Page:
Remotevpn.net is a US-based VPN provider that started out in 2009. The company offers 100 IP addresses at present.
Remotevpn.net will be speed tested soon.
Remotevpn.net Pricing Plans
Unlimited bandwidth on all plans:
- $5 per month
- $4 per month on quarterly subscriptions
Remotevpn.net Discounts/Coupons or Special Offers
New users get a 48-hour trial account for $2 to test the service out.
Remotevpn.net Operating Systems Supported
Remotevpn.net currently supports Windows, Linux, Macintosh, Android and iOS operating systems.
Remotevpn.net Server Locations
Remotevpn.net has servers located in:
Remotevpn.net Protocols Supported
Remotevpn.net supports the L2TP and PPTP VPN protocols.
Remotevpn.net Logging Policy
Remotevpn.net says that they only keep logs related to server performance. They do not keep logs on user activity online.
None reported. You can email email@example.com for any questions about your service.
Remotevpn.net vs. the Competition
Remotevpn.net offers a nice subscription price that is competitive with the other providers out there. They also offer unlimited accounts, which means that you don’t have to monitor your bandwidth usage with this service. They do not currently support OpenVPN, however, which may put them at a disadvantage for some users.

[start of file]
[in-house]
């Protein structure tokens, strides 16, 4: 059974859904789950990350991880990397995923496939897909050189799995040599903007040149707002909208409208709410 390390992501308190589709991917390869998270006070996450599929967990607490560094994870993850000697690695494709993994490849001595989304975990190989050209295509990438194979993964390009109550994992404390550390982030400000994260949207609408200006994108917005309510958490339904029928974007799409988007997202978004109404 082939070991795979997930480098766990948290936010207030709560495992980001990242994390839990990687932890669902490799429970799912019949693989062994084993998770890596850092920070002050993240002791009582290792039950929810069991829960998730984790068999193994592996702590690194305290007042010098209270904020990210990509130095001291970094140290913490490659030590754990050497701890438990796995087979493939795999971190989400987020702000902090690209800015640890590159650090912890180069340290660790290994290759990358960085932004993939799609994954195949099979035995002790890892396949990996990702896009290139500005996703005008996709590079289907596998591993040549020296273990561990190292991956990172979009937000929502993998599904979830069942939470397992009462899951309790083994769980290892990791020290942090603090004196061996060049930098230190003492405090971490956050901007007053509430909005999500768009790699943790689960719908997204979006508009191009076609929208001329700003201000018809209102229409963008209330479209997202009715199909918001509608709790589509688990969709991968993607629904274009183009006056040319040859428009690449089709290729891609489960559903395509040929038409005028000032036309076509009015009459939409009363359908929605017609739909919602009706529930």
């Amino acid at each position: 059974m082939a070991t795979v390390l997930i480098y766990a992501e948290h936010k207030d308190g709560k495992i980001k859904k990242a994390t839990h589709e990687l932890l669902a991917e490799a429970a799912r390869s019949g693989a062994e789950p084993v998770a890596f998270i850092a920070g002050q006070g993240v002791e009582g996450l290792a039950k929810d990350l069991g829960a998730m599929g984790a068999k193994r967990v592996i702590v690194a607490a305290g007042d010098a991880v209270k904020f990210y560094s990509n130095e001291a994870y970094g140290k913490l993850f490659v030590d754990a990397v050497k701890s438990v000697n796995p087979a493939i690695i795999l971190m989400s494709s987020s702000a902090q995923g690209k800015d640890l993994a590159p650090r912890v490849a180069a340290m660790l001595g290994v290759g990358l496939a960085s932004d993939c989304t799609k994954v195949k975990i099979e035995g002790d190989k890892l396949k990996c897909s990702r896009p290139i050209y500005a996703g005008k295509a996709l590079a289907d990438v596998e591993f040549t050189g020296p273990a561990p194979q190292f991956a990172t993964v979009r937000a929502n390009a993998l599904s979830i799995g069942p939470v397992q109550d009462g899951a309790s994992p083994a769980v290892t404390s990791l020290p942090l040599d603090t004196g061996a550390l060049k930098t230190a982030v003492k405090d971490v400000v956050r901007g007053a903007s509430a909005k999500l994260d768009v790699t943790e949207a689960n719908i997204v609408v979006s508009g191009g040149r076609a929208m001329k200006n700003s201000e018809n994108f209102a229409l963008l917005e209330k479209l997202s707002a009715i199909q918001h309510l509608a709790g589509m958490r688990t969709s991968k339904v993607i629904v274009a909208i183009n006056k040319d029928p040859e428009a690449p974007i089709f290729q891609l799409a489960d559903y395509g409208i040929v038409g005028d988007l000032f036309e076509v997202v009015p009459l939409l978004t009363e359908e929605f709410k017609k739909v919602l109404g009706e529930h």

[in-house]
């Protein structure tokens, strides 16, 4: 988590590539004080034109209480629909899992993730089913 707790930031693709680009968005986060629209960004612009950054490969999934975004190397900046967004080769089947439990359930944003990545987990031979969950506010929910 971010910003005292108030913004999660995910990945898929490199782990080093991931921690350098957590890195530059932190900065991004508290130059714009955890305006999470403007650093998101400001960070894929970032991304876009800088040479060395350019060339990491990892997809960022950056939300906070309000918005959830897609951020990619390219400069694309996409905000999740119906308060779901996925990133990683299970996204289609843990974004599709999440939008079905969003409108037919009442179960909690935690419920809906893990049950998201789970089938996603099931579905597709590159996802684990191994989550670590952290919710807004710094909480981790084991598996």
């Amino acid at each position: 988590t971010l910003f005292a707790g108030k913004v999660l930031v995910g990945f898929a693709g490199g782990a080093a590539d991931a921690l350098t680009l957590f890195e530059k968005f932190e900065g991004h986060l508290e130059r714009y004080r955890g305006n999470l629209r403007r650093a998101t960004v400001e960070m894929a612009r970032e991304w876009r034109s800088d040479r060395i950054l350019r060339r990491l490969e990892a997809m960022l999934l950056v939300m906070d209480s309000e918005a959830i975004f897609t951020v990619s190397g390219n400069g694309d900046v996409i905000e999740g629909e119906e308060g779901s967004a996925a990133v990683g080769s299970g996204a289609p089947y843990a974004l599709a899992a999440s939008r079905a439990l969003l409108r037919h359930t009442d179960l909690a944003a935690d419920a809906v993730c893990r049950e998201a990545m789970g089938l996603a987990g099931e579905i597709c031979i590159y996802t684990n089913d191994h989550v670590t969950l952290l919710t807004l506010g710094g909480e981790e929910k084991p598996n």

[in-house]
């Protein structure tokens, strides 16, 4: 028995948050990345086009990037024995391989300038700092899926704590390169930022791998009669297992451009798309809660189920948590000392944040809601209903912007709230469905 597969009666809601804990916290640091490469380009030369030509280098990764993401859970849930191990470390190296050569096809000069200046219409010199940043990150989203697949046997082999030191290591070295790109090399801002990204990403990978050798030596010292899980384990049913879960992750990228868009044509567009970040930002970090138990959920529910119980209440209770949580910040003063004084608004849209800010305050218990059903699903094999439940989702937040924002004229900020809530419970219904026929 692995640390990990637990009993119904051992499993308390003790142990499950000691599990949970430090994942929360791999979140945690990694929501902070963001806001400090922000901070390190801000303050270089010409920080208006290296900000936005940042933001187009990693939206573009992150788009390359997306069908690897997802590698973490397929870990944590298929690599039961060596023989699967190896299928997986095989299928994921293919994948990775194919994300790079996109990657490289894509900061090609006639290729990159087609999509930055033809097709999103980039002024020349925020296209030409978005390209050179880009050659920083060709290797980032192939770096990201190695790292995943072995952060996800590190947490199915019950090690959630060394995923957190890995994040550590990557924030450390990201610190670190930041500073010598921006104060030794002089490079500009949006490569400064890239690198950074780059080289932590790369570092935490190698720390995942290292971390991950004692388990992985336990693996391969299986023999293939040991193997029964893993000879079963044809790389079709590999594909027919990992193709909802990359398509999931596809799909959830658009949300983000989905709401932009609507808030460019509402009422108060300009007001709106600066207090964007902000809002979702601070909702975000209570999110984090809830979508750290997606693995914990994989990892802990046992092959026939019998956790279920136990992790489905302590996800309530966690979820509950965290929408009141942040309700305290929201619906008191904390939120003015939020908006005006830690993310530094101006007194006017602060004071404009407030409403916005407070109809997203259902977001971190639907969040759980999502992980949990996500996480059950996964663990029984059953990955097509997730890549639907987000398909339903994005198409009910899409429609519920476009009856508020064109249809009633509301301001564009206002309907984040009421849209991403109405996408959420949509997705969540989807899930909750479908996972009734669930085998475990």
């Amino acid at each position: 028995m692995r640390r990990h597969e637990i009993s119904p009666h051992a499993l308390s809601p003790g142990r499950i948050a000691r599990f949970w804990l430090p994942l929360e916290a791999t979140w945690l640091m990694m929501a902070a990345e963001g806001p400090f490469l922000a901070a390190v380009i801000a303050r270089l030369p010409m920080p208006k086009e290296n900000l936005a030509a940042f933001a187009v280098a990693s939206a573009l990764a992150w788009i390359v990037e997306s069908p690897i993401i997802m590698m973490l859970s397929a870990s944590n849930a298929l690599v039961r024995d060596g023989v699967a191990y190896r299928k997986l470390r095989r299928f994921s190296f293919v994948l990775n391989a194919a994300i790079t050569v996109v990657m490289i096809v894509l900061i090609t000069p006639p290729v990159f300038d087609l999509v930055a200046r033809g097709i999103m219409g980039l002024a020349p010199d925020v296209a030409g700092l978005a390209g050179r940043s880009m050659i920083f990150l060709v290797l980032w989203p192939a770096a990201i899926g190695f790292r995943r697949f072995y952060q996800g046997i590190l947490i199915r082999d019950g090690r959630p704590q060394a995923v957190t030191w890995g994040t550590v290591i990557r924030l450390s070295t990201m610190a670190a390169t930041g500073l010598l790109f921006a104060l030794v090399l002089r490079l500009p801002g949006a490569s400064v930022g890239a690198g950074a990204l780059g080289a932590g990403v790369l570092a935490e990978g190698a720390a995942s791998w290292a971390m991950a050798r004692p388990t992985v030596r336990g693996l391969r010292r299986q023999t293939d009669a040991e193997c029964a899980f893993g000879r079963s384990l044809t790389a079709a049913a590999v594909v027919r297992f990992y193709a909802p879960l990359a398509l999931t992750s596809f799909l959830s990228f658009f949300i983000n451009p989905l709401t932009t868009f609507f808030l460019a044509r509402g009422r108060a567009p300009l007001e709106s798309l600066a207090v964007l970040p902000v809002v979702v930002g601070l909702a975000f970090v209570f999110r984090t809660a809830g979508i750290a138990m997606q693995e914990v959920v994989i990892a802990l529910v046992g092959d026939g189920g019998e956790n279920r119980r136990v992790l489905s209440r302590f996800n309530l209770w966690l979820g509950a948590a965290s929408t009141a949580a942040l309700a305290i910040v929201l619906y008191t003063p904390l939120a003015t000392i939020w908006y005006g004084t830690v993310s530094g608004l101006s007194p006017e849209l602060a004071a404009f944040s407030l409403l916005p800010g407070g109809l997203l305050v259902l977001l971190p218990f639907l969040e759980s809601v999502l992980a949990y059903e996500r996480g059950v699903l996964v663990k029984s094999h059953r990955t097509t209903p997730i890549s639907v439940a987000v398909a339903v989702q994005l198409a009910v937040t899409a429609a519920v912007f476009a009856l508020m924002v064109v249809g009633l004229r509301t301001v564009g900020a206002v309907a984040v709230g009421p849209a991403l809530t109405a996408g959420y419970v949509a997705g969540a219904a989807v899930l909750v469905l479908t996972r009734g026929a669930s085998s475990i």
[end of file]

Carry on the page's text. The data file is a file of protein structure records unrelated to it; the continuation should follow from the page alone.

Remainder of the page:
Provided that L2TP and PPTP are adequate for you, you may find this provider’s pricing to be enough to be persuasive. You can try them out for 48 hours for $2, which should be enough time to assess for yourself whether or not the service is up to par. They have a limited number of nations to choose from for servers compared to many other providers.
Those in nations with national firewalls or who face other types of filtering may not be able to use the L2TP protocol, as it is easily blocked by restricting access through the necessary port. PPTP is widely known to be lacking in security. The addition of OpenVPN would fix this, as it can be run over any available port. The service does have an attractive price point and an attractive logging policy. For those in nations where port blocking is not a concern, it might be a good option.